The blurb on them says “Floaters, once relaxed, enter a deep meditative state and are fully conscious during this time. The sessions may be accompanied by vivid memories, free association, sudden insights, creative inspiration, and a feeling of serenity”. As it said on one site advertising the tanks “You will be amazed how relaxed and recharged you feel after your floating experience.”
So spiritual experience. But it may be provoked by the deep relaxation in the advertising brochure or it may be acute fear.
It can go two ways as Lilly found. All the effects described by the advertising literature can be obtained, by a robust person, but for a nervous timid person, the experience can actually be one of total terror – LET ME OUT, I’m frightened.
It was the huge threat isolation caused to Lilly, that gave him his experiences, his poor Will was working in overload mode, until it eventually gave up, and he got appalling hallucinations.
In 2003, clinical researchers reported that the use of a float tank triggers the production of Endorphins. [Kjellgren A, Sundequist U, et al. "Effects of flotation-REST on muscle tension pain". Pain Research and Management 6 (4): 181-9 ]
Now this has some quite profound implications since it makes these techniques capable of providing some very intense spiritual experiences and indeed this is exactly what John Lilly found in his experiments way back in the 1950s. But endorphins are usually released in response to fear. They are a pain response.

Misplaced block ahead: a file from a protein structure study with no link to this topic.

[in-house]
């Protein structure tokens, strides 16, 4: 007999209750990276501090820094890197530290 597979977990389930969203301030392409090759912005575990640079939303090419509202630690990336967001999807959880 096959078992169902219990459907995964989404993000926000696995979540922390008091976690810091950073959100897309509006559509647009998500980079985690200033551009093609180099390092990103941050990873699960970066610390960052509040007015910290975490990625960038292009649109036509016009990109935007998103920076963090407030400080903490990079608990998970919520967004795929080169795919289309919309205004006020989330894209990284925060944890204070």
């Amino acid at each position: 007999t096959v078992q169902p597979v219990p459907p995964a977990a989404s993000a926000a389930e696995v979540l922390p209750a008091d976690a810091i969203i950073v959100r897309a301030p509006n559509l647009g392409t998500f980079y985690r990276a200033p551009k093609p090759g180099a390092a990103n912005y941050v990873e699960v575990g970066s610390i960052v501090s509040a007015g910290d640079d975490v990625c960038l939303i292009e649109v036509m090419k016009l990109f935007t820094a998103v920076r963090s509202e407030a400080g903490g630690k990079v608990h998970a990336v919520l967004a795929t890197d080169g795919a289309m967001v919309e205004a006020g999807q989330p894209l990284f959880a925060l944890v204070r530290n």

So in an odd way, float tanks and isolation rooms are like opium in their effects, with the same pluses and minuses.
Although I have tried to be honest about the mechanisms by which this works, citing the positive and the negative, it should be borne in mind that for those able to take it, the effects can be very positive, for those in pain you get healing input.
Note that when used as a form of therapy, it has great potential. Research undertaken at the Human Performance Laboratory at Karlstad University by Sven-Åke Bood and his team, found that regular floatation tank sessions can provide:
- significant relief for chronic stress related ailments
- relief from insomnia - “after only twelve sessions, substantially improves sleep patterns”
- relief from depression and anxiety - 24 percent became less depressed or got rid of their depression altogether
What researchers found particularly gratifying was that the positive effects were still in evidence 4 months after the floating treatment ended.
Used in therapy to treat pain and other chronic illnesses, float tanks probably act by restoring balance to an unbalanced system. As such you are not over dosing on endorphins, you are kick starting them to help you get better. But to get a spiritual experience of the sort John Lilly had, you do, in a sense, have to over dose – spend longer in the tank than you would for healing and pain relief.
John Lilly himself found that very frequent use tended to dull the experiences, but it also seemed to create a craving in him for more and he started to use LSD to boost the effects.
Endorphin is a drug. It is a naturally produced drug, but it is a drug nevertheless and furthermore it is an opioid. It is a drug that produces, as a side effect, dopamine.
Repeated frequent use is likely to produce a chemically altered state that is exactly the same as opioid and dopamine addiction. It will produce cravings and withdrawal symptoms equal to those induced by opium.
And they will be truly terrible.
Use only with great care and infrequently.